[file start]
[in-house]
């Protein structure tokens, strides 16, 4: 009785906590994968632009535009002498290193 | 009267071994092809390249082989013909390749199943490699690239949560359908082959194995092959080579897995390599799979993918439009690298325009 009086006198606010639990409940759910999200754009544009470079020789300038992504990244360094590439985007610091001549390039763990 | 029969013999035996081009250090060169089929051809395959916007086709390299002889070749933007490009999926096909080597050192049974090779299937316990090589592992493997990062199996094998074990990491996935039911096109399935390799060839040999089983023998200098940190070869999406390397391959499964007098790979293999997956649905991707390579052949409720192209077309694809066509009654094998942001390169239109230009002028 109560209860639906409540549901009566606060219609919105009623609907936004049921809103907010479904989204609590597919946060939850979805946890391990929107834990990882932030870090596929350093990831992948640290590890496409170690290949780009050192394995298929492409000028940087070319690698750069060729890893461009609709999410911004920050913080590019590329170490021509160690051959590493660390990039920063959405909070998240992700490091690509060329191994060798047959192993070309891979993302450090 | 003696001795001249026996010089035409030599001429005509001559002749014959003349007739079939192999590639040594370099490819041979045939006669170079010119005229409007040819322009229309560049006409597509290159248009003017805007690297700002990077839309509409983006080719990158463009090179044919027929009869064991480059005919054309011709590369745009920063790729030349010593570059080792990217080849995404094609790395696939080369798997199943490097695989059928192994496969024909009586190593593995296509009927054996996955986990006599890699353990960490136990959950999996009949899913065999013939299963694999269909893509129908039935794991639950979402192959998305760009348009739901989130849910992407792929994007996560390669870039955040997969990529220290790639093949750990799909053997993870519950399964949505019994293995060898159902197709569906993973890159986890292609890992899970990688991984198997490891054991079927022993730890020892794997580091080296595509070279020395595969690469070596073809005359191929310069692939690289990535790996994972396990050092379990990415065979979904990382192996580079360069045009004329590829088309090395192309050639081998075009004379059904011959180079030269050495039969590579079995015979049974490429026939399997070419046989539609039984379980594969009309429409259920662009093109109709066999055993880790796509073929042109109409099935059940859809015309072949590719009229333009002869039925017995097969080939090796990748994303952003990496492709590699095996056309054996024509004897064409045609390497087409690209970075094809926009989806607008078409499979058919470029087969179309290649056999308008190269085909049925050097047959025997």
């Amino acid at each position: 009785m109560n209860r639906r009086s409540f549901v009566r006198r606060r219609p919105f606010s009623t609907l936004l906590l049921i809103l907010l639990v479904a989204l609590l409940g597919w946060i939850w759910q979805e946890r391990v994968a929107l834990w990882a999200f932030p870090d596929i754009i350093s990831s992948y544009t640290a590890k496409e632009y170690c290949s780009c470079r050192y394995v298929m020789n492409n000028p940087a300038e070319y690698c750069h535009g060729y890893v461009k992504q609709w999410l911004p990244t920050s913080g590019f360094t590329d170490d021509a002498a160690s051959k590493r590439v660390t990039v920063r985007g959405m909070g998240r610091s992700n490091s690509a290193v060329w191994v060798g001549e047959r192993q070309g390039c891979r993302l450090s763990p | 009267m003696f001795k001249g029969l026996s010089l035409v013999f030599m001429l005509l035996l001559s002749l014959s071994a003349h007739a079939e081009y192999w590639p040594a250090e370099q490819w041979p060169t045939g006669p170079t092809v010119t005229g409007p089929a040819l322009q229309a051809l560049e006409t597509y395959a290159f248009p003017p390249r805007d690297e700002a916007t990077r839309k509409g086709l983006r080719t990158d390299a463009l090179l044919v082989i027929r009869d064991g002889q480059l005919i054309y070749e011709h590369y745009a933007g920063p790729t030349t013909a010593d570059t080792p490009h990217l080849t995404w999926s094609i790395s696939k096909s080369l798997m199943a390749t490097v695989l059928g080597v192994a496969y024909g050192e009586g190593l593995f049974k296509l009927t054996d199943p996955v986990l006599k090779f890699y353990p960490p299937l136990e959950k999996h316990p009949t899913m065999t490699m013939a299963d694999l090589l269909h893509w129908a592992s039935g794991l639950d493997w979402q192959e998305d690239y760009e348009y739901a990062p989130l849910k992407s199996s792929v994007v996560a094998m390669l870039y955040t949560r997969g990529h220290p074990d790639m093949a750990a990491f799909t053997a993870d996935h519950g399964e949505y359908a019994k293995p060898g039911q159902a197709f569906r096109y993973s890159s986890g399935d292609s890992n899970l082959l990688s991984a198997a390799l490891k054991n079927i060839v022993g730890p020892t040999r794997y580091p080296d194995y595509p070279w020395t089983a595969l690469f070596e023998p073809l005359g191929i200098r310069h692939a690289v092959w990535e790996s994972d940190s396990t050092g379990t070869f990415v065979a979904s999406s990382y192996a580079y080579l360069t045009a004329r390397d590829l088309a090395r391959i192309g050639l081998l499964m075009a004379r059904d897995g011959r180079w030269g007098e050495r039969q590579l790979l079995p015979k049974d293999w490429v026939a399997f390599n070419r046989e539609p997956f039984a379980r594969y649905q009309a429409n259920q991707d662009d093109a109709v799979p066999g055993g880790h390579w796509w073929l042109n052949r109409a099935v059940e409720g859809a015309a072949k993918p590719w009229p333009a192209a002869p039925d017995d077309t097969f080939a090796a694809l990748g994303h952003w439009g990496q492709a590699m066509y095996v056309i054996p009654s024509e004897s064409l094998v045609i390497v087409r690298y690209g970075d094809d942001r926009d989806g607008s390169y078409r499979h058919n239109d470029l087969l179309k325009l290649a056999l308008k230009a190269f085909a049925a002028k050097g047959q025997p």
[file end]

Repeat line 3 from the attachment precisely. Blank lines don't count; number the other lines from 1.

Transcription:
């Amino acid at each position: 009785m109560n209860r639906r009086s409540f549901v009566r006198r606060r219609p919105f606010s009623t609907l936004l906590l049921i809103l907010l639990v479904a989204l609590l409940g597919w946060i939850w759910q979805e946890r391990v994968a929107l834990w990882a999200f932030p870090d596929i754009i350093s990831s992948y544009t640290a590890k496409e632009y170690c290949s780009c470079r050192y394995v298929m020789n492409n000028p940087a300038e070319y690698c750069h535009g060729y890893v461009k992504q609709w999410l911004p990244t920050s913080g590019f360094t590329d170490d021509a002498a160690s051959k590493r590439v660390t990039v920063r985007g959405m909070g998240r610091s992700n490091s690509a290193v060329w191994v060798g001549e047959r192993q070309g390039c891979r993302l450090s763990p | 009267m003696f001795k001249g029969l026996s010089l035409v013999f030599m001429l005509l035996l001559s002749l014959s071994a003349h007739a079939e081009y192999w590639p040594a250090e370099q490819w041979p060169t045939g006669p170079t092809v010119t005229g409007p089929a040819l322009q229309a051809l560049e006409t597509y395959a290159f248009p003017p390249r805007d690297e700002a916007t990077r839309k509409g086709l983006r080719t990158d390299a463009l090179l044919v082989i027929r009869d064991g002889q480059l005919i054309y070749e011709h590369y745009a933007g920063p790729t030349t013909a010593d570059t080792p490009h990217l080849t995404w999926s094609i790395s696939k096909s080369l798997m199943a390749t490097v695989l059928g080597v192994a496969y024909g050192e009586g190593l593995f049974k296509l009927t054996d199943p996955v986990l006599k090779f890699y353990p960490p299937l136990e959950k999996h316990p009949t899913m065999t490699m013939a299963d694999l090589l269909h893509w129908a592992s039935g794991l639950d493997w979402q192959e998305d690239y760009e348009y739901a990062p989130l849910k992407s199996s792929v994007v996560a094998m390669l870039y955040t949560r997969g990529h220290p074990d790639m093949a750990a990491f799909t053997a993870d996935h519950g399964e949505y359908a019994k293995p060898g039911q159902a197709f569906r096109y993973s890159s986890g399935d292609s890992n899970l082959l990688s991984a198997a390799l490891k054991n079927i060839v022993g730890p020892t040999r794997y580091p080296d194995y595509p070279w020395t089983a595969l690469f070596e023998p073809l005359g191929i200098r310069h692939a690289v092959w990535e790996s994972d940190s396990t050092g379990t070869f990415v065979a979904s999406s990382y192996a580079y080579l360069t045009a004329r390397d590829l088309a090395r391959i192309g050639l081998l499964m075009a004379r059904d897995g011959r180079w030269g007098e050495r039969q590579l790979l079995p015979k049974d293999w490429v026939a399997f390599n070419r046989e539609p997956f039984a379980r594969y649905q009309a429409n259920q991707d662009d093109a109709v799979p066999g055993g880790h390579w796509w073929l042109n052949r109409a099935v059940e409720g859809a015309a072949k993918p590719w009229p333009a192209a002869p039925d017995d077309t097969f080939a090796a694809l990748g994303h952003w439009g990496q492709a590699m066509y095996v056309i054996p009654s024509e004897s064409l094998v045609i390497v087409r690298y690209g970075d094809d942001r926009d989806g607008s390169y078409r499979h058919n239109d470029l087969l179309k325009l290649a056999l308008k230009a190269f085909a049925a002028k050097g047959q025997p």